We’d like to introduce you to less-well-known exceptions, which we hope and believe will amount to a trend. The theme of the stories beginning in this issue and followed up in coming months will be a one-two punch. The first is leaders’ decision to take risks in the public interest. The second is their imagining their colleges’ interest as extending beyond the campus to the community and region.
This brings us back to Muncie.
3) Running toward the challenges
After his track career and a few years as a private school English teacher, Mearns decided to become a lawyer. He went to law school at the University of Virginia, clerked for a federal judge in Louisville, worked briefly for a New York law firm, and, in 1989, became a federal prosecutor in Brooklyn. He spent about nine years in that role, including advising on the Oklahoma City bombing cases. During his time as a teacher he met and, as he tells it, eventually gained the attention of Jennifer Proud, who then worked in media relations for Madison Square Garden and later had a similar role for the men’s pro tennis tour. They were married in 1988 and have five grown children.
In 2005, while in private legal practice in Cleveland, Mearns was recruited to go into academia as the dean of the law school at Cleveland State. A few years later, he and Jennifer moved to northern Kentucky, across the Ohio River from Cincinnati, where he was president of Northern Kentucky University. In 2016, they considered coming to Ball State.
The job itself was a step up in scale. The question—as they both now say—was: Muncie? Seriously? The city, with a current population of around 65,000 (down from its peak of about 75,000 in the 1980s), is famous in the world of sociology as the locale for Robert and Helen Lynd’s classic Middletown: A Study in Modern American Culture, based on research almost 100 years ago. Muncie is also well known in the world of economics as one more case study of the damaging effects of corporate disruption and relocation. Much of the Ball family’s wealth still makes a difference in Muncie, but they no longer control the company, which is not based there anymore. Ball State as an institution remained strong. The city did not. That is what the Mearnses realized when they came to town for a final interview.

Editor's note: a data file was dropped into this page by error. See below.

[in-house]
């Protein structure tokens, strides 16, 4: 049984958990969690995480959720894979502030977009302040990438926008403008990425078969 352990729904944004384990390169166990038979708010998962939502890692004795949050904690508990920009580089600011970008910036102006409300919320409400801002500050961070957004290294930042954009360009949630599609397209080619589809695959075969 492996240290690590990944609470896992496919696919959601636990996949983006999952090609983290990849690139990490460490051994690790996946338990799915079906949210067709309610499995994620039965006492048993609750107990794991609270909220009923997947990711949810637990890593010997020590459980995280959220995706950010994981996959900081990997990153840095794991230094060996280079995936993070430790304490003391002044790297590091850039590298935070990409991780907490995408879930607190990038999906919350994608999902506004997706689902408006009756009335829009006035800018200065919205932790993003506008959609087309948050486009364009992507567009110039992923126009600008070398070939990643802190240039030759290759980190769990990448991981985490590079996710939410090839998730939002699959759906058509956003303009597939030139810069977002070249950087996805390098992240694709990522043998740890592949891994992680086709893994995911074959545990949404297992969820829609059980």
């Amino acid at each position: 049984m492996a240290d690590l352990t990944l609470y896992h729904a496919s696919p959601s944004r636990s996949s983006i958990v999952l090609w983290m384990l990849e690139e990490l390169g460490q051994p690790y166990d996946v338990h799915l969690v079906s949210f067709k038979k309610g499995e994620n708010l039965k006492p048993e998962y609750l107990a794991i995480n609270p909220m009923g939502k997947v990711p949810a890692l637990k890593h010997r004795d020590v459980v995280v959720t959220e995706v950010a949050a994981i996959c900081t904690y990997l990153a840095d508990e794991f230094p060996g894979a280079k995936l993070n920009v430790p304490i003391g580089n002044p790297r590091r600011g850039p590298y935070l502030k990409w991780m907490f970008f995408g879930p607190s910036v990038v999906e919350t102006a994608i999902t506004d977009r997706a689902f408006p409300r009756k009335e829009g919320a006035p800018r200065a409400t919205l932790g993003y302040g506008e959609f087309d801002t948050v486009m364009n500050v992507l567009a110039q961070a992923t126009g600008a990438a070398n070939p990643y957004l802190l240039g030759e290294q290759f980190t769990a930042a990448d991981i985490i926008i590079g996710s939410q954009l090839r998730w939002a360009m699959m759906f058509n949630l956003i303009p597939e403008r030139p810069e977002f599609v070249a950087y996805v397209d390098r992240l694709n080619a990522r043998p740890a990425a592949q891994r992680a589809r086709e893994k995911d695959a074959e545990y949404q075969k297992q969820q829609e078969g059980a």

“If you drive from northern Kentucky to Muncie, the fastest way takes you through the south side of the city,” Mearns told me recently. “If you’ve driven or walked through the south side of Muncie, you see a very different community than the one that exists here on the north side, near our campus.” That different Muncie was more boarded up, poorer, and racially less white. “Frankly, after we took that drive and on the ride back to Kentucky, we thought long and hard about whether this is a place we wanted to live.”
They decided that it was—because of its struggles, not in spite of them. (“Let’s do it.”)
“The next conversation I had with the board, I said if you want a president whose plans are confined to the four corners of campus, I’m not the right person,” Mearns recalled. “If you want somebody who is going to use the assets and innovative thinking of a large public research university for change in Muncie, I’m interested, too.”